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Mark Reed wrote:
didn't have a clue
> he was a Brit until he
> >> said "Sen Thomas" instead of "Saint
> Thomas". That was an instant
> >> giveaway that he was a Brit. I was shocked that
> with an American
> >> accent so perfect he could make an error so
> fundamental.
> >
> No, it's a pronunciation.  He pronounced "St.
> Thomas" as  something
> like [sEn] Thomas, where an American would say something
> like [sejn?] Thomas.  "Saint" in names (even when abbreviated
> "St.") is always pronounced the same as the word "saint".

I've never actually heard it as [sEn], but in my exposure to fancy Eastern (US) educational institutions, where Anglophilia is/was rampant, we often reduced "saint" to [s@n] or [s@n?]. But most Murkins say [sejnt] one way or another..........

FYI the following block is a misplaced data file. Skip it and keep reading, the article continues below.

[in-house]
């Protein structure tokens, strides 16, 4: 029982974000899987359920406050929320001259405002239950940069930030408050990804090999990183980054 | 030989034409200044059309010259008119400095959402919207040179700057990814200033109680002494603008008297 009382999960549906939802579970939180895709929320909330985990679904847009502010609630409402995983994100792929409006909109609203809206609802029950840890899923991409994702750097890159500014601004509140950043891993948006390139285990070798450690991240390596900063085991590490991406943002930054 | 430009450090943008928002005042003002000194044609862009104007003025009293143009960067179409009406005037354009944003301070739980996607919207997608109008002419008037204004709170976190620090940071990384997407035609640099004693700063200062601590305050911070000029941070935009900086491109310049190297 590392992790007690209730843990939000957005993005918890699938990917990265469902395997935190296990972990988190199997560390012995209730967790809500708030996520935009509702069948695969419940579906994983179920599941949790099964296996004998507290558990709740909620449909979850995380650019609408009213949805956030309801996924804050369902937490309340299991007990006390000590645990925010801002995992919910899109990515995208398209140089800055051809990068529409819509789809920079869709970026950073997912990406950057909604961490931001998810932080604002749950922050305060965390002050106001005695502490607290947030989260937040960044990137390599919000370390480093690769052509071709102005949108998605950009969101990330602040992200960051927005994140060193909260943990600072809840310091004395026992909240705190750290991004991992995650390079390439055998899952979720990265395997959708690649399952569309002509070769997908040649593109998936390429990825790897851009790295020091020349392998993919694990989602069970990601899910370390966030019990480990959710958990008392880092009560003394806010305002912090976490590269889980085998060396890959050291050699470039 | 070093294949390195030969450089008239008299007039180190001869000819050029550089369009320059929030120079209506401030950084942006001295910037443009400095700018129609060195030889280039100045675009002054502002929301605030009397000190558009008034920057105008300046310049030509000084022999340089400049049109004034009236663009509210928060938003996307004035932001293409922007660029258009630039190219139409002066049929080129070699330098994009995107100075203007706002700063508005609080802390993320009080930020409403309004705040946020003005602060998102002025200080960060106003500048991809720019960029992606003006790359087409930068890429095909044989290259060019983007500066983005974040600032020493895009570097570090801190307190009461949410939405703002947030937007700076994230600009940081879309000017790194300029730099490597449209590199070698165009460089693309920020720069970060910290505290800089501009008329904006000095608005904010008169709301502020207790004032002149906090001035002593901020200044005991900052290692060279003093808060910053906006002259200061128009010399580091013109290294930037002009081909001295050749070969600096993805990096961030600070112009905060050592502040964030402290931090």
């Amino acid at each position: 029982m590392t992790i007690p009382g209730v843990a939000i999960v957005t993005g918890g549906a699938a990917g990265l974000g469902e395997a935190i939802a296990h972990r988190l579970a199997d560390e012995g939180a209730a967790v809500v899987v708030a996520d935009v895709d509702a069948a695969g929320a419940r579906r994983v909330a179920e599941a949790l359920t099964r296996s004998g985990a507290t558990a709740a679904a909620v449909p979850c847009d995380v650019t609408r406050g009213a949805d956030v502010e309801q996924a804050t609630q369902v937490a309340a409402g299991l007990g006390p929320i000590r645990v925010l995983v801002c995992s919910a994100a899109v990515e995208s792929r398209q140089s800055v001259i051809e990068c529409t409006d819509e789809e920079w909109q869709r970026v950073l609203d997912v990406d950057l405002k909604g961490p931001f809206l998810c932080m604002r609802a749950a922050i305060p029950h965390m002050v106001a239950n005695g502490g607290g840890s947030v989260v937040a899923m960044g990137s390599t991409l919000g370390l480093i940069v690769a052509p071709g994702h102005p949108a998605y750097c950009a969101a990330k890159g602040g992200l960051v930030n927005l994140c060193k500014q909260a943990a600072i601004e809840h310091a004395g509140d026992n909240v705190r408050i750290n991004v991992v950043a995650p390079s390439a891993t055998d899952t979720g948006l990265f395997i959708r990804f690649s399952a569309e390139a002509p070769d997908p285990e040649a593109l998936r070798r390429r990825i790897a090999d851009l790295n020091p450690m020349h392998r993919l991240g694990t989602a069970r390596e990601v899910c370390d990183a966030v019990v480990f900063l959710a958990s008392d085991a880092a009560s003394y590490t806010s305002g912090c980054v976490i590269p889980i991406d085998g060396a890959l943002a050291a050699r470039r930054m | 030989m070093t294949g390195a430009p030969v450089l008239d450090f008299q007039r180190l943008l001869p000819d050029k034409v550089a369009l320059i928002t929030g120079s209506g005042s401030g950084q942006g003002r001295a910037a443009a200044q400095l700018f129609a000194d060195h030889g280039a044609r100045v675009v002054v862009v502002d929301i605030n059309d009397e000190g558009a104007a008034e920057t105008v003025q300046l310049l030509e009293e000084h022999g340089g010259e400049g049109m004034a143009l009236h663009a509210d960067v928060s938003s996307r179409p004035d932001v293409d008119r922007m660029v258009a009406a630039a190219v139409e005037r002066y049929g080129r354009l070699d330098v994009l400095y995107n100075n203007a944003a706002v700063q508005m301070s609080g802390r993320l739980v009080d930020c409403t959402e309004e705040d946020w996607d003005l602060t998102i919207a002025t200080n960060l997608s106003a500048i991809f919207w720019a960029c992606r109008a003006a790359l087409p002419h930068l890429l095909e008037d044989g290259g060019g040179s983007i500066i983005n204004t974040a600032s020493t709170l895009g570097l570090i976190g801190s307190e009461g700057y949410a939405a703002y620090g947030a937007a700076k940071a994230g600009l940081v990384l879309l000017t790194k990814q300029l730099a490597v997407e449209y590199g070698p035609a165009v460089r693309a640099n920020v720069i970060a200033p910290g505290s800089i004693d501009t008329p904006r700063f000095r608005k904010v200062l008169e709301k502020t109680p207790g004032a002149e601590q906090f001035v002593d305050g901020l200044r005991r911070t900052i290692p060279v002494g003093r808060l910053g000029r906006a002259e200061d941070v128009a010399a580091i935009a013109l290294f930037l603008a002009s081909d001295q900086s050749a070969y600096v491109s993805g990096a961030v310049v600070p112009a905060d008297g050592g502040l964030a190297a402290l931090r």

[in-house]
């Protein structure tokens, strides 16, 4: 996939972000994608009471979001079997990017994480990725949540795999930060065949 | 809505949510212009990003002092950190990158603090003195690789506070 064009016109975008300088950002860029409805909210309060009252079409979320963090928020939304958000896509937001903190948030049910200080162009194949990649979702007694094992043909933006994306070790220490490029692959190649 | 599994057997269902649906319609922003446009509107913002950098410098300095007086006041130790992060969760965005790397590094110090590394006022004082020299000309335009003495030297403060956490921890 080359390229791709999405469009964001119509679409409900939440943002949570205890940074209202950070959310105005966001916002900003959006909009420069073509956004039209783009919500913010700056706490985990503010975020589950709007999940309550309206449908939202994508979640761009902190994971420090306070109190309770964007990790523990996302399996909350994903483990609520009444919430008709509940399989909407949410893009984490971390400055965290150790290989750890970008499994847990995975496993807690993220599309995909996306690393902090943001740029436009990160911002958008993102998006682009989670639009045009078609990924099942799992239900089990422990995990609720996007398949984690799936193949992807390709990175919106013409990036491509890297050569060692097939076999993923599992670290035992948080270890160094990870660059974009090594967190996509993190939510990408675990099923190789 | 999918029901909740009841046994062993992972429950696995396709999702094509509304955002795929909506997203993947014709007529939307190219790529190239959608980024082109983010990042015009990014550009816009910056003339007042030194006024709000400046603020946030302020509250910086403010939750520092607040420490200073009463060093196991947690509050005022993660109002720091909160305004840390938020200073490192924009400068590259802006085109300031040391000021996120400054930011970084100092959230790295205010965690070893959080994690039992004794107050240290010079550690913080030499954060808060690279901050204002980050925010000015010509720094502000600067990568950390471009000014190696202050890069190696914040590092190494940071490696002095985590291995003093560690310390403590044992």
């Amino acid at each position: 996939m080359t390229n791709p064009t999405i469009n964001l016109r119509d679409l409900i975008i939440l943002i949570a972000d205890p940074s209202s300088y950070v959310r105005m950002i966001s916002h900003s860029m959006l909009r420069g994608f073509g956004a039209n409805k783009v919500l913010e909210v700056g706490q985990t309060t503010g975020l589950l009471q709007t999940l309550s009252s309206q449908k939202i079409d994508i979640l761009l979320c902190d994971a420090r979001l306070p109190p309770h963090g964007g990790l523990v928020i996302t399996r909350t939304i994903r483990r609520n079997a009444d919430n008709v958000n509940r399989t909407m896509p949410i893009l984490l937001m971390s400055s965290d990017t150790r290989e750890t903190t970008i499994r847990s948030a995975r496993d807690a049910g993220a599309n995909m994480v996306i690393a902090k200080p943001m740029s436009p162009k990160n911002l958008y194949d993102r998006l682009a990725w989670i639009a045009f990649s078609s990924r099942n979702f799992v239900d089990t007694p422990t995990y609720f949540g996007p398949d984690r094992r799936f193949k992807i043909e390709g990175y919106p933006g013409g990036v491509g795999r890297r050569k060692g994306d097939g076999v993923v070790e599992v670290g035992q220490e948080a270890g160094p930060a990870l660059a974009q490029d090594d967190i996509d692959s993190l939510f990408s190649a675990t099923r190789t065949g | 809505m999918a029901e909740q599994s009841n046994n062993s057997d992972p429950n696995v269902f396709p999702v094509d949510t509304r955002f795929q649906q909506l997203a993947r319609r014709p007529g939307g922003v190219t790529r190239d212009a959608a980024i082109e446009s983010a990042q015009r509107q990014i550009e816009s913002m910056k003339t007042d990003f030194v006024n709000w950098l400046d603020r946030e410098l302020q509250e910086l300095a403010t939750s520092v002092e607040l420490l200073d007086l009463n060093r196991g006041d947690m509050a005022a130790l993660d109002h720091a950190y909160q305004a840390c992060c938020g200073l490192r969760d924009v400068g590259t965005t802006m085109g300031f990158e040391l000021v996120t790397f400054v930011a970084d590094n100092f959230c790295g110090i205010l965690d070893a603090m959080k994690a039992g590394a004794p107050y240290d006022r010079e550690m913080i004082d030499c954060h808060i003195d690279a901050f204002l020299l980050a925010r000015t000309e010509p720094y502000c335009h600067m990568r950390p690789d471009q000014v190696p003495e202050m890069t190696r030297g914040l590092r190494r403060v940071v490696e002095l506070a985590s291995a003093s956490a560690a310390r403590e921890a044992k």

> 
> Which is why I had no idea, back when watching the 80's
> TV show
> "Airwolf", that Stringfellow Hawk's brother
> [sInjIn] was actually
> named "St. John" .

Definitely a Britishism. I've heard it, but never from an American unless he/she was terminally infected with Anglophilia-- then more like ['sIndZ@n].  It is, however, the usual pronunciation (in literary circles) of the name of French poet St.John Perse ['sIndZ@n'p@r\s] NB not [pERs]!!